Years ago, Laura Dickson received a small medallion with the word “Breathe” etched into the metal.
“I didn’t get it at the time,” admits Dickson, of Kittanning. “I kept zooming. Then I realized you have to stop and breathe, or you’ll get caught up in all this calamity.”
Her road to recovery from substance abuse began at that moment, proving that a small gesture of kindness can have a big impact.
The gift giver, Jean Haller, is in the business of hope. Three decades ago she opened Journeys of Life in Shadyside. It specializes in self-help books, inspirational gifts and spiritual guidance. The store also serves as a resource for people battling addiction and for the professionals who work with them, providing an inspiring gathering place for the Pittsburgh community.
When she retires and closes the shop later this month, Haller hopes her customers will find ways to continue serving one another and supporting the professional helping community just as her store has done. She isn’t selling the store. But she’s aware of the role it has played in the community and is hoping others will find creative ways to build on it.
“I opened this place because everybody is on a journey,” says Haller, who has been sober for 33 years. “Whether that involves recovery or not is irrelevant. We’ve been called a recovery store, a New Age store, a metaphysical store. I resisted being pigeonholed because we’re all of those things.”
Over the next few weeks, she hopes to see familiar faces, as well as new customers, at the store. If they’re in need of help, her advice to them is simple: “Trust your gut and find reputable people you can talk to,” she says. “I think that’s what Journeys has done; we’ve provided paths for people.”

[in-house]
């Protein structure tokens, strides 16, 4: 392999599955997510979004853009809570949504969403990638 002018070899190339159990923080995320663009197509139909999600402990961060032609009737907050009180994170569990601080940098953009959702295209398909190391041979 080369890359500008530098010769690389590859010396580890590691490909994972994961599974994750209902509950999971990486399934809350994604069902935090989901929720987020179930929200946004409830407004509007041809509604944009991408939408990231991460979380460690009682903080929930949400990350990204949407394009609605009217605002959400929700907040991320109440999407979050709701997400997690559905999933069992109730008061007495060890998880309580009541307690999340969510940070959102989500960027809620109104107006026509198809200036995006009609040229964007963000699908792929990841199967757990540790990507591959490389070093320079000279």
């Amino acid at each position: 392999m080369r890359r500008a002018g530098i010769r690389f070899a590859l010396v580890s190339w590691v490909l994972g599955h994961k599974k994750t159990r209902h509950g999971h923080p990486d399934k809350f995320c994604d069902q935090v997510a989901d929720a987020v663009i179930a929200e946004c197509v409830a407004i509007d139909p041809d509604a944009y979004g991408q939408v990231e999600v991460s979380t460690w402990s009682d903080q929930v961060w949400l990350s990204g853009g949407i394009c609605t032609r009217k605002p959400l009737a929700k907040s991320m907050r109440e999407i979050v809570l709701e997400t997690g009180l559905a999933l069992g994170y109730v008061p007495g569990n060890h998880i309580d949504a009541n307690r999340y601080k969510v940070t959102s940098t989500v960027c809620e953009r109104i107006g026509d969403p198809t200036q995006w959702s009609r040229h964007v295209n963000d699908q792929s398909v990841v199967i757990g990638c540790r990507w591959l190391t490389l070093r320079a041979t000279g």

The 70-year-old is embarking on a new journey: spending more time with her children, grandchildren and husband, Henry, while helping fledgling business owners.
“You can take a girl out of retail but you can’t take retail out of the girl,” she tells NEXTpittsburgh. “I plan to do some consulting with women-owned business locally and throughout the country. Thirty years of experience should not be left unused.”
One possibility is working with POWER as a mentor for women who are returning to the workforce and searching for affordable, safe housing.
On a recent Saturday, patrons packed Haller’s Bellefonte Street store, browsing the shelves through tears. Andi Buchanan, an elementary school counselor, traveled from Waynesburg, Pa., to stock up on books that will help her assist troubled children.
“Jean offers resources and connections you can’t find anywhere else,” she explains. “It’s such a family here. You feel like you’re a part of things.”
That sense of community is what Haller will miss most about Journeys of Life.
She experienced that remarkable community support herself on Nov. 13, 2011, when an electrical fire destroyed her store’s original building and its contents. Customers and associates donated money and merchandise to keep the business afloat. Within two weeks, Haller was set up at a temporary location around the corner. And by May 2012, she was back at her renovated store, where a long piece of butcher paper bears the names of everyone who helped during those dark days.
Haller has been repaying that debt of gratitude ever since, serving as a friend and mentor to many. In retirement, she wants to become more active with The Neighborhood Academy, a college prep school for underserved children.
“I love helping kids get ready to be the first in their families to go to college,” she says. And she hasn’t forgotten: “It was always this school that sent helpers after the fire.”